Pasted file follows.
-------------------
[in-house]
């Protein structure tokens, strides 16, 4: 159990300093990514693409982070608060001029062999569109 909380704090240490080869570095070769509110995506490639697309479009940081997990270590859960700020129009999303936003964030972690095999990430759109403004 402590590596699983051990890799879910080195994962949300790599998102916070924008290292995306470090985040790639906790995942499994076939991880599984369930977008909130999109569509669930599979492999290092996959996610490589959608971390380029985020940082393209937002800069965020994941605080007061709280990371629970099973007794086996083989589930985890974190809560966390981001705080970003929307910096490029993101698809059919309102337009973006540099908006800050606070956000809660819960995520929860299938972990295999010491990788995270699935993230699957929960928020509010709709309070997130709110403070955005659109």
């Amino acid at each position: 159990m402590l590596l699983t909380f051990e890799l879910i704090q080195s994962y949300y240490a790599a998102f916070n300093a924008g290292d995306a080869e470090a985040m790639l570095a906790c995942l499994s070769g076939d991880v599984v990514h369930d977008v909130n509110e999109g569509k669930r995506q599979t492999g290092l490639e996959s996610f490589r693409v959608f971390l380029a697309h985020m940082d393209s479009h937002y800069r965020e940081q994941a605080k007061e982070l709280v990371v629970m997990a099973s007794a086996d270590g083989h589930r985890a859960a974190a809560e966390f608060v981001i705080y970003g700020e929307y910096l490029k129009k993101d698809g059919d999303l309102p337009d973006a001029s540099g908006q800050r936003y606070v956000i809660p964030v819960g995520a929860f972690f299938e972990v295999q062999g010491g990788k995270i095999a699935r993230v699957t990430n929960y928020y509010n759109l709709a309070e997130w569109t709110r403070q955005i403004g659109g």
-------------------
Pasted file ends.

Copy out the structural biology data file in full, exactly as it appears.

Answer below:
[in-house]
């Protein structure tokens, strides 16, 4: 159990300093990514693409982070608060001029062999569109 909380704090240490080869570095070769509110995506490639697309479009940081997990270590859960700020129009999303936003964030972690095999990430759109403004 402590590596699983051990890799879910080195994962949300790599998102916070924008290292995306470090985040790639906790995942499994076939991880599984369930977008909130999109569509669930599979492999290092996959996610490589959608971390380029985020940082393209937002800069965020994941605080007061709280990371629970099973007794086996083989589930985890974190809560966390981001705080970003929307910096490029993101698809059919309102337009973006540099908006800050606070956000809660819960995520929860299938972990295999010491990788995270699935993230699957929960928020509010709709309070997130709110403070955005659109």
């Amino acid at each position: 159990m402590l590596l699983t909380f051990e890799l879910i704090q080195s994962y949300y240490a790599a998102f916070n300093a924008g290292d995306a080869e470090a985040m790639l570095a906790c995942l499994s070769g076939d991880v599984v990514h369930d977008v909130n509110e999109g569509k669930r995506q599979t492999g290092l490639e996959s996610f490589r693409v959608f971390l380029a697309h985020m940082d393209s479009h937002y800069r965020e940081q994941a605080k007061e982070l709280v990371v629970m997990a099973s007794a086996d270590g083989h589930r985890a859960a974190a809560e966390f608060v981001i705080y970003g700020e929307y910096l490029k129009k993101d698809g059919d999303l309102p337009d973006a001029s540099g908006q800050r936003y606070v956000i809660p964030v819960g995520a929860f972690f299938e972990v295999q062999g010491g990788k995270i095999a699935r993230v699957t990430n929960y928020y509010n759109l709709a309070e997130w569109t709110r403070q955005i403004g659109g």